AI mushroom research sprouts $400k fellowship

Australia’s lucrative exotic mushroom industry is set to benefit from the latest in artificial intelligence (AI) technology, as part of a new project aimed at improving efficiency and overall harvest yield while also reducing waste.

bunch of oyster mushrooms

Australian Institute for Machine Learning (AIML) researcher Dr Wei Zhang received $420,000 in an Australian Research Council (ARC) Early Career Industry Fellowship announced last week. The program aims to build relationships between academics and industry which can translate research into commercialised outcomes.

Working closely with agribusiness Clever Mushroom, Dr Zhang plans to develop and build a portable system that, using AI and internet-of-things (IoT) technology, can improve mushroom cultivation at the company’s rural farm.

Harnessing existing data from mushroom cultivators, Dr Zhang wants to design a system that can learn new agricultural techniques, assess ripeness, and set the best environment for growing the edible and medicinal fungi.

This would improve resource efficiency and harvest yield while reducing waste for industry partners and horticultural producers.

“Mushroom growers face a big problem which is the waste in harvesting and transportation. It requires freshness and it’s easy to get mould,” Dr Zhang says.

“The project we propose is particularly for solving problems happening in Clever Mushroom, a small but growing company.”


AIML researcher Dr Wei Zhang

Founded in 2020, Clever Mushroom uses agritech in the growing of a wide variety of exotic mushrooms at their farm in the New South Wales Tablelands, including lion’s mane, black pearl, pink oyster, and coral tooth varietals.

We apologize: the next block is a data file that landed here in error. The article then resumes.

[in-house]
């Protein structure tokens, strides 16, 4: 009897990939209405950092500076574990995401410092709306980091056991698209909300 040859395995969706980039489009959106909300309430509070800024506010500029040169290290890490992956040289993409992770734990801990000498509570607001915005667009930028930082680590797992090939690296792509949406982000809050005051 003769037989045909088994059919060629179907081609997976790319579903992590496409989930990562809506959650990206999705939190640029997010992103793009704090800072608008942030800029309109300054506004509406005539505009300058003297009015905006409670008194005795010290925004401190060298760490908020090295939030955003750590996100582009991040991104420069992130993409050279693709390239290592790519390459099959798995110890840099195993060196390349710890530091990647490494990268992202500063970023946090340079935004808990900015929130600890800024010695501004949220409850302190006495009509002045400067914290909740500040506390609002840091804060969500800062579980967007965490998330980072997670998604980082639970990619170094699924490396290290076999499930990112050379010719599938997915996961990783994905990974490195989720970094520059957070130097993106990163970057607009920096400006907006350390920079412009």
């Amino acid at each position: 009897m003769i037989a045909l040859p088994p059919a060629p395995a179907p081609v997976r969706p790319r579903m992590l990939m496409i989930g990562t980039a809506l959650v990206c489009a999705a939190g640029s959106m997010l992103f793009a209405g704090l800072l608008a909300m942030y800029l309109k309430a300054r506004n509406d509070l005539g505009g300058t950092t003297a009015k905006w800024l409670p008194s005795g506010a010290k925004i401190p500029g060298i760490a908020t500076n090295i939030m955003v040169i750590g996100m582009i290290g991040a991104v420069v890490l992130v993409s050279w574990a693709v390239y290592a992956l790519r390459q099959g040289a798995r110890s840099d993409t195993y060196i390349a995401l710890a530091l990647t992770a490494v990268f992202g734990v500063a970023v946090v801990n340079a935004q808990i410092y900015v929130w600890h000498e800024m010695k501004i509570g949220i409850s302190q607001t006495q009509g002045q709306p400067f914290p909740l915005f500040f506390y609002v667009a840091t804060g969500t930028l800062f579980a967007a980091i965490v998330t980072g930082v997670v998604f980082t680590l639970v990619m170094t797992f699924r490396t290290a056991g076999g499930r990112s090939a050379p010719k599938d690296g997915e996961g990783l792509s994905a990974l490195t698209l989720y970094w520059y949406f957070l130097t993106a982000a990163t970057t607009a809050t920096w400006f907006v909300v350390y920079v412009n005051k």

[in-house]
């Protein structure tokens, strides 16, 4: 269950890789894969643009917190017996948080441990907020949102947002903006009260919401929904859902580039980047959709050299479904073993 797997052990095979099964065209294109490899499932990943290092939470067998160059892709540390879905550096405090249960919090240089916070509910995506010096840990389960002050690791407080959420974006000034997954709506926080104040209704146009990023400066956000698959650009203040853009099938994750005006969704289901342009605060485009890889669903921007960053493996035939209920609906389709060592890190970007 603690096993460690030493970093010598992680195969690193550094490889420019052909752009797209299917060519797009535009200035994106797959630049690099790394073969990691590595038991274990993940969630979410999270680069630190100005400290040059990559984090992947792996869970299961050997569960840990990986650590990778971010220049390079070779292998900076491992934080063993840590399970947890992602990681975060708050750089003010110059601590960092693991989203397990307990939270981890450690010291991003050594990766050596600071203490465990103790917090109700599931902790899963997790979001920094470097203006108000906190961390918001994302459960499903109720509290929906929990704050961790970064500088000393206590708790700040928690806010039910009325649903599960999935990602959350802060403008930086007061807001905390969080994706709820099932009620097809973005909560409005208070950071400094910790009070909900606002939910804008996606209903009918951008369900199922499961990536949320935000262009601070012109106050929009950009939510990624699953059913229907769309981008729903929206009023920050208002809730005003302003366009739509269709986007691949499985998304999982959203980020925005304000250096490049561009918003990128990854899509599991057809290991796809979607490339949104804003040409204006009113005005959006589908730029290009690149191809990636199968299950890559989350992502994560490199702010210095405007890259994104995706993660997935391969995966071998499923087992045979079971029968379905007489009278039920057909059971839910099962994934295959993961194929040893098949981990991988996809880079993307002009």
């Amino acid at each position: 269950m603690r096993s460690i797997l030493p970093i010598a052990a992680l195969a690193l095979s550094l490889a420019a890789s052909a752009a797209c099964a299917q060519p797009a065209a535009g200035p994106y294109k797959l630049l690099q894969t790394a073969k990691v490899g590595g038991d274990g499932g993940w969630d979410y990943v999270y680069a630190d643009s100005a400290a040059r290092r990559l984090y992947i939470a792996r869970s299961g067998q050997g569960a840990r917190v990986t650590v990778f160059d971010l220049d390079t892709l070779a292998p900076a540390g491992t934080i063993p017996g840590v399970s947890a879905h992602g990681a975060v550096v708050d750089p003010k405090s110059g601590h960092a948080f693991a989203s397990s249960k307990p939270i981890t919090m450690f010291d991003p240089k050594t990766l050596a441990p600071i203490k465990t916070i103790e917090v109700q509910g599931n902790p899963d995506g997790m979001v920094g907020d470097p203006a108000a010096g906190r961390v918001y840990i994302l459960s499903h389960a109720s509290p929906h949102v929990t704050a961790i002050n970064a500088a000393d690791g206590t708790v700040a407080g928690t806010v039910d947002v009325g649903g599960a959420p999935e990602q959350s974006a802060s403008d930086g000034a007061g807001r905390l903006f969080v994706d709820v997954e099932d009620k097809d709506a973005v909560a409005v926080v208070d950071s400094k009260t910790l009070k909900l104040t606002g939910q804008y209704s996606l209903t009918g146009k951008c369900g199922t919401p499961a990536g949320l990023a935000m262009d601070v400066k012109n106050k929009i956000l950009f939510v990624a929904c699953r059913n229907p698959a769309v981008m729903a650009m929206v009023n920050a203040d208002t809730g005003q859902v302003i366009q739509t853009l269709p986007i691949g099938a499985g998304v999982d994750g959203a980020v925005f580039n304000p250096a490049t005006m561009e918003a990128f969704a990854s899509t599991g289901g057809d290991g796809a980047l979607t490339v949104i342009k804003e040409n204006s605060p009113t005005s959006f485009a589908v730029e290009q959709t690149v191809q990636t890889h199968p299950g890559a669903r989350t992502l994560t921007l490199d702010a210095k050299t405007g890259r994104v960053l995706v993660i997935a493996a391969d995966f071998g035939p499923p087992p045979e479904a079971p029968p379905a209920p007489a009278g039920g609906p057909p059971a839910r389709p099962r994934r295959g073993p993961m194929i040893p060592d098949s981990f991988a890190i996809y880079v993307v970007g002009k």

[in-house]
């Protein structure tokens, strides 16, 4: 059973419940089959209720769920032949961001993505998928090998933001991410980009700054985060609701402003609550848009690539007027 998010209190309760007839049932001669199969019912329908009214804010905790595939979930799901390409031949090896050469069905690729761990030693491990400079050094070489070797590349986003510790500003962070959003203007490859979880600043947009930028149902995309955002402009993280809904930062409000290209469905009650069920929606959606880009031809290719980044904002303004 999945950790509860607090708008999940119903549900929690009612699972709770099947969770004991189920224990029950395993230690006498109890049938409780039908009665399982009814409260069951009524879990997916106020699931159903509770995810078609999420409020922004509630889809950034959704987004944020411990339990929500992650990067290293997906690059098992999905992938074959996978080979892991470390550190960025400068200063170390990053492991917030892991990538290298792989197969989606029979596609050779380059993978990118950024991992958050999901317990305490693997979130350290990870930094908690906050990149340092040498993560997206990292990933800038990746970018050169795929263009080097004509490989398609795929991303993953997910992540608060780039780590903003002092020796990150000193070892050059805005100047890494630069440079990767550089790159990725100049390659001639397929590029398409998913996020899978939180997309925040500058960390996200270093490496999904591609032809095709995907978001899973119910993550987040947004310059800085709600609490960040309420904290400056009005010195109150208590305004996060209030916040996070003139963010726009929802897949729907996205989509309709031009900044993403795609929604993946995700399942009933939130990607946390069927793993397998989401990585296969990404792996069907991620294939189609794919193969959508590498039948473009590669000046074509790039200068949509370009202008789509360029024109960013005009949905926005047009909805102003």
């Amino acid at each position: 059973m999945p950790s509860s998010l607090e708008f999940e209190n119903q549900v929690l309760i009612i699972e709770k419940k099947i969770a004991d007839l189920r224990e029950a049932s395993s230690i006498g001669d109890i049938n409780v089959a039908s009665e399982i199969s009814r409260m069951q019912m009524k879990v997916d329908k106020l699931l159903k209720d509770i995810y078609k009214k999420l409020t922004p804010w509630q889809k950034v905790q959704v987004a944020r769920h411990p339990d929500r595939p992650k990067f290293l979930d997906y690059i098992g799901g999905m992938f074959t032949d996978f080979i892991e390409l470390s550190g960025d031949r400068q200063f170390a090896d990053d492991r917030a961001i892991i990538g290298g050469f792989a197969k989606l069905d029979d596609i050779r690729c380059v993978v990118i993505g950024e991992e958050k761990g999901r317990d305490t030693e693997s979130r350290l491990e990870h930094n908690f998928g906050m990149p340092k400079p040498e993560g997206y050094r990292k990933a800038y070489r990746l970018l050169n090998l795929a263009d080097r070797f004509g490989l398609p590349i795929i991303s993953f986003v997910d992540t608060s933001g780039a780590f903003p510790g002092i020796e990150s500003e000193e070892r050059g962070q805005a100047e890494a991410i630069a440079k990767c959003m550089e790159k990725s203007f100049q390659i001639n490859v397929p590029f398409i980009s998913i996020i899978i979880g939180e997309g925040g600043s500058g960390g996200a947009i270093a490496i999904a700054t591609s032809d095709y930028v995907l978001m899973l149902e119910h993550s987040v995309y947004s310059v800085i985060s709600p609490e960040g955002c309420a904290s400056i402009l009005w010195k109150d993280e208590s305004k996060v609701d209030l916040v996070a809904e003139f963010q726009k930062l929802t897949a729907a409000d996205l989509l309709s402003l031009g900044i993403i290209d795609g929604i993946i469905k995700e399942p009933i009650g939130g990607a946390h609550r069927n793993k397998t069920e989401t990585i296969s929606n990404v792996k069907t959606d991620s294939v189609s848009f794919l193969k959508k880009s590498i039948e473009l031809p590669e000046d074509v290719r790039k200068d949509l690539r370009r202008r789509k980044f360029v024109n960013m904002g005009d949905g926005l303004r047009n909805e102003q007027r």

The farming business, founded by Dr Queen Nguyen and Dr Trung Vo, uses smart sensors, data analytics, robotics, and AI to create better growing environments for their mushrooms, which are then shipped globally.

The mushroom industry is worth about $430 million to Australia’s economy with about 72 per cent of households picking up some on their regular shop, according to the Australian Horticulture Statistics Handbook.

While white cup mushrooms remain the favourite for Australian households, chefs are turning to the exotic varietals when designing the menus of their restaurants.

In an interview with the AFR last year, chef Clinton McIver said he had added a lion’s mane-based dish to the $120 ‘sensory’ menu of his Melbourne diner Amaru for the first time.

It wasn't just the shapely appearance that attracted him, but the mushroom’s flavour and meaty texture.

“It has this beautiful umami savoury flavour,” McIver said.

“We brush the whole lion’s mane in a koji oil, barbecue it, rip it into bite-sized pieces and fold through a savoury porridge of cracked freekeh.”

Exotic mushroom varieties such lion’s mane sell for up to $100 a kilogram.

Tagged in agriculture